Friday, February 08, 2008

Lessons of History

It was, perhaps, a tad unfortunate that the publishing of my latest book, Assaulting Britannia, a history of the invasions of the British Isles, should coincide with the news that 55% of British schoolchildren think that Winston Churchill was a mythical figure but that King Arthur and his Knights of the Round table were for real.
It's easy to blame the kids as being moronically uninterested in the subject of history as it keeps them away from their computer 'shoot 'em up' games, but the fault lies surely with those that teach history today.
I recall that when I was sent to school in England, the textbooks we were provided with were of mind boggling ennui and, for me, the situation was only retrieved by my having two history masters who not only knew their subject (they were Oxbridge MA's) but who could bring the stodgy matter to life.
There is a wonderful story by Richmal Crompton in the William series, entitled 'William and the Temporary History Master' wherein the master, a Mr. Renie, attempts to rouse William's interest by encouraging him to act out famous events in history. Anyone who has read the William books will realise that this was a recipe for hilarious disaster. I suspect that, if they were published today, the Health and Safety people would be carting the worthy Miss Richmal Crompton off in handcuffs, as the stories deal with such subversive matters as the climbing of trees, use of catapults and, heaven forbid, bows and arrows.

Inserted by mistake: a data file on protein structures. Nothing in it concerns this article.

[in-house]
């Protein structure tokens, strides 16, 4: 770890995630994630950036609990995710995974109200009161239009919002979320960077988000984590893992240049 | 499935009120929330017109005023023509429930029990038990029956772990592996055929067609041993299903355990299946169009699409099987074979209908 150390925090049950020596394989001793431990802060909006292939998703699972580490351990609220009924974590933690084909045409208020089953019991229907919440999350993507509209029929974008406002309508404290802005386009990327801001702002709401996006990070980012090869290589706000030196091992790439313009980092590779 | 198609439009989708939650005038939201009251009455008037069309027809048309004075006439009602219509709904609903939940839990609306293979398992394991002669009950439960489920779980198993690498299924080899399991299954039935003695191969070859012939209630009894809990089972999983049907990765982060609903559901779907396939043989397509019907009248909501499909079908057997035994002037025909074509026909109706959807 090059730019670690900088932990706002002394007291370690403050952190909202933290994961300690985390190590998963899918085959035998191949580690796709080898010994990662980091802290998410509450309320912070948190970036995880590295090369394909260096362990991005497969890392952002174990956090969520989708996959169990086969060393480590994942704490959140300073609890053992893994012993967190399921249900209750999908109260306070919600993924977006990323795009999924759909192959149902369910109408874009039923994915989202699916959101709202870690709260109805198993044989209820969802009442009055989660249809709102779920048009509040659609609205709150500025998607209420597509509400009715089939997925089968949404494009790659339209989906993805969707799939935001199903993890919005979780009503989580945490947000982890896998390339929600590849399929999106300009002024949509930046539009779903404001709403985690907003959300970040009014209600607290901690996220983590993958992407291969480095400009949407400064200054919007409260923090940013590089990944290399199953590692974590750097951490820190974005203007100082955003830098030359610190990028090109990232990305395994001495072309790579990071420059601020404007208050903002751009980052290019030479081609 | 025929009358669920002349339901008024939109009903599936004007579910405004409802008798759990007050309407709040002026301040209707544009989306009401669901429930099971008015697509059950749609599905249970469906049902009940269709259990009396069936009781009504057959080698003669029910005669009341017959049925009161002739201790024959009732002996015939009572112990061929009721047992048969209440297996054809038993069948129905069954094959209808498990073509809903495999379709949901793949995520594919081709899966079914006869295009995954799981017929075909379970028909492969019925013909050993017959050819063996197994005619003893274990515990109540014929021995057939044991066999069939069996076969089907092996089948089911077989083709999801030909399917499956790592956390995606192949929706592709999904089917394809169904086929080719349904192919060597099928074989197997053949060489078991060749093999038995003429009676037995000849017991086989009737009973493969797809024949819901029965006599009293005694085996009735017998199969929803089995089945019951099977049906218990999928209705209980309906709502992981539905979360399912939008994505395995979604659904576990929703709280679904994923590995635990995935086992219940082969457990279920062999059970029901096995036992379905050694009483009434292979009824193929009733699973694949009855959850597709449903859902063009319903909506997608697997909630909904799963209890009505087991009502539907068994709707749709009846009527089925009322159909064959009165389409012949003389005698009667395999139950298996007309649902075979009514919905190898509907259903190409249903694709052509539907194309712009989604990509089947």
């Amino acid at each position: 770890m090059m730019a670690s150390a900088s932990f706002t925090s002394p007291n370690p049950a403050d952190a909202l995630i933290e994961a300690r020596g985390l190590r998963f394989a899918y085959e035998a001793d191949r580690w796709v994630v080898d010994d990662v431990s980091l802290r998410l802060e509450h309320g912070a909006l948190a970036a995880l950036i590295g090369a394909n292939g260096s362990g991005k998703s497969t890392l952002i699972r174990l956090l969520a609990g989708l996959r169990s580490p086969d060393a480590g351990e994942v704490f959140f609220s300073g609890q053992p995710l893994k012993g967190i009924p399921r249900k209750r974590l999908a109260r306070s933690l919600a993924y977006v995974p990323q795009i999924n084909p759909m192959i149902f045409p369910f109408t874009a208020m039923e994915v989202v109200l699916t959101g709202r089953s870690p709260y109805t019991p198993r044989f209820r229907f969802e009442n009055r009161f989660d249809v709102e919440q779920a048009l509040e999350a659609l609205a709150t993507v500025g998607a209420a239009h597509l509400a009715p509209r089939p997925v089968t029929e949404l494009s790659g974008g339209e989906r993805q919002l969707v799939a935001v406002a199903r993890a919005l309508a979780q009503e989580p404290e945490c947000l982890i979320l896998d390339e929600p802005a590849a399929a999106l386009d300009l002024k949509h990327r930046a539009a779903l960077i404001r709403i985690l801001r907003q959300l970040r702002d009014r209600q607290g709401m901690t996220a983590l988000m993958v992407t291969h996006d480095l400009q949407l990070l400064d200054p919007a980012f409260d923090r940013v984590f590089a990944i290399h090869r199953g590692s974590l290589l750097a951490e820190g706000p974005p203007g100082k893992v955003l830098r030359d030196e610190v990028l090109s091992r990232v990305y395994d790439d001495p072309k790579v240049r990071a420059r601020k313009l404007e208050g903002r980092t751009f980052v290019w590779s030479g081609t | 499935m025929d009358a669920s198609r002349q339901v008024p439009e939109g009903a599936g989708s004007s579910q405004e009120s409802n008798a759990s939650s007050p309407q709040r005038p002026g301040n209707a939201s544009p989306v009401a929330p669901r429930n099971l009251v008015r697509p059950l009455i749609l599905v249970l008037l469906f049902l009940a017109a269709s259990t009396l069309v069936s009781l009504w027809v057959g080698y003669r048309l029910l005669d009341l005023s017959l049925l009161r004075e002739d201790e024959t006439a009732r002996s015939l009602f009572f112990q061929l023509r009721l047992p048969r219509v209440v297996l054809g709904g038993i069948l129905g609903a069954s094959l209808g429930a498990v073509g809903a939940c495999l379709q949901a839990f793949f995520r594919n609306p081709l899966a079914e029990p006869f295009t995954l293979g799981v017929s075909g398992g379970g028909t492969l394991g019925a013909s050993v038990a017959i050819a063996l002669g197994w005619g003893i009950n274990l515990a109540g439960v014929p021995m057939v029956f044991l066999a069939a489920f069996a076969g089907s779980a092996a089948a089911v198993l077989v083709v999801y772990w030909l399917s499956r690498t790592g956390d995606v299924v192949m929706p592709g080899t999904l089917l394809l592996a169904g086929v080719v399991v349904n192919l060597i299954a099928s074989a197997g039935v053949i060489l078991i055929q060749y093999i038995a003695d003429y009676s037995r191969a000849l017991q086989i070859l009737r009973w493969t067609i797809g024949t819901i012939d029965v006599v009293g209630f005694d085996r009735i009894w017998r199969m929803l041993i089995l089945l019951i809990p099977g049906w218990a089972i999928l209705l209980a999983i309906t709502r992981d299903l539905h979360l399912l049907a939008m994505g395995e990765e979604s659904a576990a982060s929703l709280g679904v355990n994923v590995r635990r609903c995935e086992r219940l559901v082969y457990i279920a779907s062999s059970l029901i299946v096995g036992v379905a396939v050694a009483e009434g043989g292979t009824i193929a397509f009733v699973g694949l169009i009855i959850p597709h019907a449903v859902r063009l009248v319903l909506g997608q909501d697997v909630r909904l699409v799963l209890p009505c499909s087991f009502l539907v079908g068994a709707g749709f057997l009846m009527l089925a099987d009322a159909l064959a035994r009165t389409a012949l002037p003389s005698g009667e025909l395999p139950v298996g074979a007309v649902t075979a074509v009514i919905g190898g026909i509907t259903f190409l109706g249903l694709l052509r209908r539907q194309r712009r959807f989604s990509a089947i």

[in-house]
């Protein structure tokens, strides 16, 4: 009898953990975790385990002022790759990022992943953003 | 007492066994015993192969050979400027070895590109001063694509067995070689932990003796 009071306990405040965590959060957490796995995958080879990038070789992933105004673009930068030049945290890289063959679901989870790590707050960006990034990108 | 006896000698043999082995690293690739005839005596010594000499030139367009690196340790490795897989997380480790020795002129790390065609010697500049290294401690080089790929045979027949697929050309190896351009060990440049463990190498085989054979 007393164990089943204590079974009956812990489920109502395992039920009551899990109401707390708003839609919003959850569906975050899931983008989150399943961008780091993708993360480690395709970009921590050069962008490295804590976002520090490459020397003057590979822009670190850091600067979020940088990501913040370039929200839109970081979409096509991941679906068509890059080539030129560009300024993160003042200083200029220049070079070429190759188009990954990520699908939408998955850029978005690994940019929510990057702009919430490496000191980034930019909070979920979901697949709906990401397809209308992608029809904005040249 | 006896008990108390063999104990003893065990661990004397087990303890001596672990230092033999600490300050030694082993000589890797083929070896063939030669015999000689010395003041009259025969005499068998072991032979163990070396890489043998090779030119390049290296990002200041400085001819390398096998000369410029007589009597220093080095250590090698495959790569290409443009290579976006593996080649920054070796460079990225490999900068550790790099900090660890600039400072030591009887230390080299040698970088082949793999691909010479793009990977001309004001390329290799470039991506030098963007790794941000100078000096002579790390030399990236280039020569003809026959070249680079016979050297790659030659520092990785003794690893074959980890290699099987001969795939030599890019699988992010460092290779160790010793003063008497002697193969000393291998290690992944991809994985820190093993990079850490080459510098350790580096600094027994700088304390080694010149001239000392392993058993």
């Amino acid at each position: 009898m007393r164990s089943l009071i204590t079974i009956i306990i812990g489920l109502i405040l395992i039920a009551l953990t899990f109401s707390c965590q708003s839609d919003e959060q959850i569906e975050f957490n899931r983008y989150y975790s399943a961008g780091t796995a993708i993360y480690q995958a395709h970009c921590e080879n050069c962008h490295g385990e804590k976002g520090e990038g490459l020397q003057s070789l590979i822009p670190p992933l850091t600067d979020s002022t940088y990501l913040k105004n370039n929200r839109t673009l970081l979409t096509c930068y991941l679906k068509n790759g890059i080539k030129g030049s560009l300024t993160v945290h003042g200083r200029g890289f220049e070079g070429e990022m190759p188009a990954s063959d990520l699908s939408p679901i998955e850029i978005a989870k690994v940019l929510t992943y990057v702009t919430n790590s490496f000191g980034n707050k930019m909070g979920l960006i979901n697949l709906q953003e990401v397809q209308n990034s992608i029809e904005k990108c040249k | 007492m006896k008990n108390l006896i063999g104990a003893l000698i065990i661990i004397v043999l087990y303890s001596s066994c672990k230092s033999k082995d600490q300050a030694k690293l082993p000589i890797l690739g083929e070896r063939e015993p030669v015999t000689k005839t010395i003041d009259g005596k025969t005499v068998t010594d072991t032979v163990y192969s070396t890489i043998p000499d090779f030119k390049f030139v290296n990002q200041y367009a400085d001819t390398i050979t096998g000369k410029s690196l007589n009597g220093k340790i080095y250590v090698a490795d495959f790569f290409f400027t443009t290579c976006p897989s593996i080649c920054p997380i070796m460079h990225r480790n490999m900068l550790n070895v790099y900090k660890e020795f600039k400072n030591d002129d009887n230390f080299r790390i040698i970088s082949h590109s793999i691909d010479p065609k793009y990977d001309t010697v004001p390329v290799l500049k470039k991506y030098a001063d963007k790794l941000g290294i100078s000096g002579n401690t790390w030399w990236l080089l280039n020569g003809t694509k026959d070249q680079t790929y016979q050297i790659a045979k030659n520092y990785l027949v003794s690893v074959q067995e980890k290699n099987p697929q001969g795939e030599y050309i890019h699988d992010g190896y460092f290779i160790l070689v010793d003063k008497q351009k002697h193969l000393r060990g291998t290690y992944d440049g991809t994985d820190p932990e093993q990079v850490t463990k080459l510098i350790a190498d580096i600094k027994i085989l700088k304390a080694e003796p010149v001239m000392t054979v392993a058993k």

But Mr. Renie was right in principle, just unfortunate that he ran up against William Brown.
There is, as Peter Cook might have said, a lot of it about when it comes to history and a teacher can do little more than scratch the surface. But he could at least make it enjoyable.
The history books used in school are written by worthy academics but few have the wonderful sweep of history and the English language of a (no doubt mythical) Winston Churchill in his 'A History of the English Speaking Peoples.' It may not be academically pleasing, slightly prejudiced but undeniably readable and would make a great introduction to the subject were it available in the classroom.
On the subject of mythical characters, isn't it a pity that Tony Blair wasn't amongst them! If the old adage of George Santayana that 'those who ignore the lessons of history find themselves doomed to perish by them' is true, Britain is in for a pretty rocky future.


Post a Comment

<< Home